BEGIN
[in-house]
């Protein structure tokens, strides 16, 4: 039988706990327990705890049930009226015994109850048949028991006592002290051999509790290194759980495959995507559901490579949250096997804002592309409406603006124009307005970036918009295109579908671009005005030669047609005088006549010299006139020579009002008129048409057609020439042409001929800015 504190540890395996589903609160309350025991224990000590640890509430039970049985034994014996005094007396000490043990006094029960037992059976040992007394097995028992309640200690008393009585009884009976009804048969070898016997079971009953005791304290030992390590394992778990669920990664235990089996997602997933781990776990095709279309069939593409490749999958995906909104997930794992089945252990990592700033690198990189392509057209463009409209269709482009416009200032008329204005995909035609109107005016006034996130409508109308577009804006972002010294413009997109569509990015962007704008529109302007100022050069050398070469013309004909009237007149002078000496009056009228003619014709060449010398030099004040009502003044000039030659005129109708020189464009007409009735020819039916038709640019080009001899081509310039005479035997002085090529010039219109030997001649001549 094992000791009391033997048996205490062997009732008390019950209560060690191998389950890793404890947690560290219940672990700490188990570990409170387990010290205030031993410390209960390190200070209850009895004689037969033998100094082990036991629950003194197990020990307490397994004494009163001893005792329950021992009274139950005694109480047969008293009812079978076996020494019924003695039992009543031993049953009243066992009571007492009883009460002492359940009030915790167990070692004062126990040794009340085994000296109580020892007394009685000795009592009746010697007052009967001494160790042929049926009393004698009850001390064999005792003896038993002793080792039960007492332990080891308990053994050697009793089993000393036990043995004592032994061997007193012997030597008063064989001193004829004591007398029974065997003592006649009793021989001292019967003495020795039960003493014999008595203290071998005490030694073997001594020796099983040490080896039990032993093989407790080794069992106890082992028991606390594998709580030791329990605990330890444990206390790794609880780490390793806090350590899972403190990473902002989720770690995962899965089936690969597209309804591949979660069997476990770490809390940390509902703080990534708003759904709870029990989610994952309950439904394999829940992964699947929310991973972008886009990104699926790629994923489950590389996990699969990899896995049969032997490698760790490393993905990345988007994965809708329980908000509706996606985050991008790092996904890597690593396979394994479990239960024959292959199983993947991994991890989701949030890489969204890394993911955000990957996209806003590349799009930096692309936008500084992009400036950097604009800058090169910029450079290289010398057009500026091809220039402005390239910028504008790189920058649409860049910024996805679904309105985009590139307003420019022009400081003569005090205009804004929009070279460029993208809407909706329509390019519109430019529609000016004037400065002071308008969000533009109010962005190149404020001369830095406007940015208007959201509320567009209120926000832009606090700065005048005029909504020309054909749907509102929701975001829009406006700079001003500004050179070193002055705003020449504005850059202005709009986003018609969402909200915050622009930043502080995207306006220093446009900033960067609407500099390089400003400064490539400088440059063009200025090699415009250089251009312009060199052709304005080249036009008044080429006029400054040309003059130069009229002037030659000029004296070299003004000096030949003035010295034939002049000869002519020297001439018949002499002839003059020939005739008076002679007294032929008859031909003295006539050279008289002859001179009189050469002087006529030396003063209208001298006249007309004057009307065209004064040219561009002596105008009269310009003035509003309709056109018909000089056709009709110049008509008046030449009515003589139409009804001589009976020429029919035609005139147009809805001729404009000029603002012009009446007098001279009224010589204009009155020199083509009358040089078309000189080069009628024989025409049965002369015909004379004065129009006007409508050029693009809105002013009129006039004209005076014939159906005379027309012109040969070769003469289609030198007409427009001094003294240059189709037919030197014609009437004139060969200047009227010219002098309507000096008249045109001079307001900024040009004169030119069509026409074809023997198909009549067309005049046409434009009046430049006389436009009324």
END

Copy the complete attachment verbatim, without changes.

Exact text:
[in-house]
């Protein structure tokens, strides 16, 4: 039988706990327990705890049930009226015994109850048949028991006592002290051999509790290194759980495959995507559901490579949250096997804002592309409406603006124009307005970036918009295109579908671009005005030669047609005088006549010299006139020579009002008129048409057609020439042409001929800015 504190540890395996589903609160309350025991224990000590640890509430039970049985034994014996005094007396000490043990006094029960037992059976040992007394097995028992309640200690008393009585009884009976009804048969070898016997079971009953005791304290030992390590394992778990669920990664235990089996997602997933781990776990095709279309069939593409490749999958995906909104997930794992089945252990990592700033690198990189392509057209463009409209269709482009416009200032008329204005995909035609109107005016006034996130409508109308577009804006972002010294413009997109569509990015962007704008529109302007100022050069050398070469013309004909009237007149002078000496009056009228003619014709060449010398030099004040009502003044000039030659005129109708020189464009007409009735020819039916038709640019080009001899081509310039005479035997002085090529010039219109030997001649001549 094992000791009391033997048996205490062997009732008390019950209560060690191998389950890793404890947690560290219940672990700490188990570990409170387990010290205030031993410390209960390190200070209850009895004689037969033998100094082990036991629950003194197990020990307490397994004494009163001893005792329950021992009274139950005694109480047969008293009812079978076996020494019924003695039992009543031993049953009243066992009571007492009883009460002492359940009030915790167990070692004062126990040794009340085994000296109580020892007394009685000795009592009746010697007052009967001494160790042929049926009393004698009850001390064999005792003896038993002793080792039960007492332990080891308990053994050697009793089993000393036990043995004592032994061997007193012997030597008063064989001193004829004591007398029974065997003592006649009793021989001292019967003495020795039960003493014999008595203290071998005490030694073997001594020796099983040490080896039990032993093989407790080794069992106890082992028991606390594998709580030791329990605990330890444990206390790794609880780490390793806090350590899972403190990473902002989720770690995962899965089936690969597209309804591949979660069997476990770490809390940390509902703080990534708003759904709870029990989610994952309950439904394999829940992964699947929310991973972008886009990104699926790629994923489950590389996990699969990899896995049969032997490698760790490393993905990345988007994965809708329980908000509706996606985050991008790092996904890597690593396979394994479990239960024959292959199983993947991994991890989701949030890489969204890394993911955000990957996209806003590349799009930096692309936008500084992009400036950097604009800058090169910029450079290289010398057009500026091809220039402005390239910028504008790189920058649409860049910024996805679904309105985009590139307003420019022009400081003569005090205009804004929009070279460029993208809407909706329509390019519109430019529609000016004037400065002071308008969000533009109010962005190149404020001369830095406007940015208007959201509320567009209120926000832009606090700065005048005029909504020309054909749907509102929701975001829009406006700079001003500004050179070193002055705003020449504005850059202005709009986003018609969402909200915050622009930043502080995207306006220093446009900033960067609407500099390089400003400064490539400088440059063009200025090699415009250089251009312009060199052709304005080249036009008044080429006029400054040309003059130069009229002037030659000029004296070299003004000096030949003035010295034939002049000869002519020297001439018949002499002839003059020939005739008076002679007294032929008859031909003295006539050279008289002859001179009189050469002087006529030396003063209208001298006249007309004057009307065209004064040219561009002596105008009269310009003035509003309709056109018909000089056709009709110049008509008046030449009515003589139409009804001589009976020429029919035609005139147009809805001729404009000029603002012009009446007098001279009224010589204009009155020199083509009358040089078309000189080069009628024989025409049965002369015909004379004065129009006007409508050029693009809105002013009129006039004209005076014939159906005379027309012109040969070769003469289609030198007409427009001094003294240059189709037919030197014609009437004139060969200047009227010219002098309507000096008249045109001079307001900024040009004169030119069509026409074809023997198909009549067309005049046409434009009046430049006389436009009324």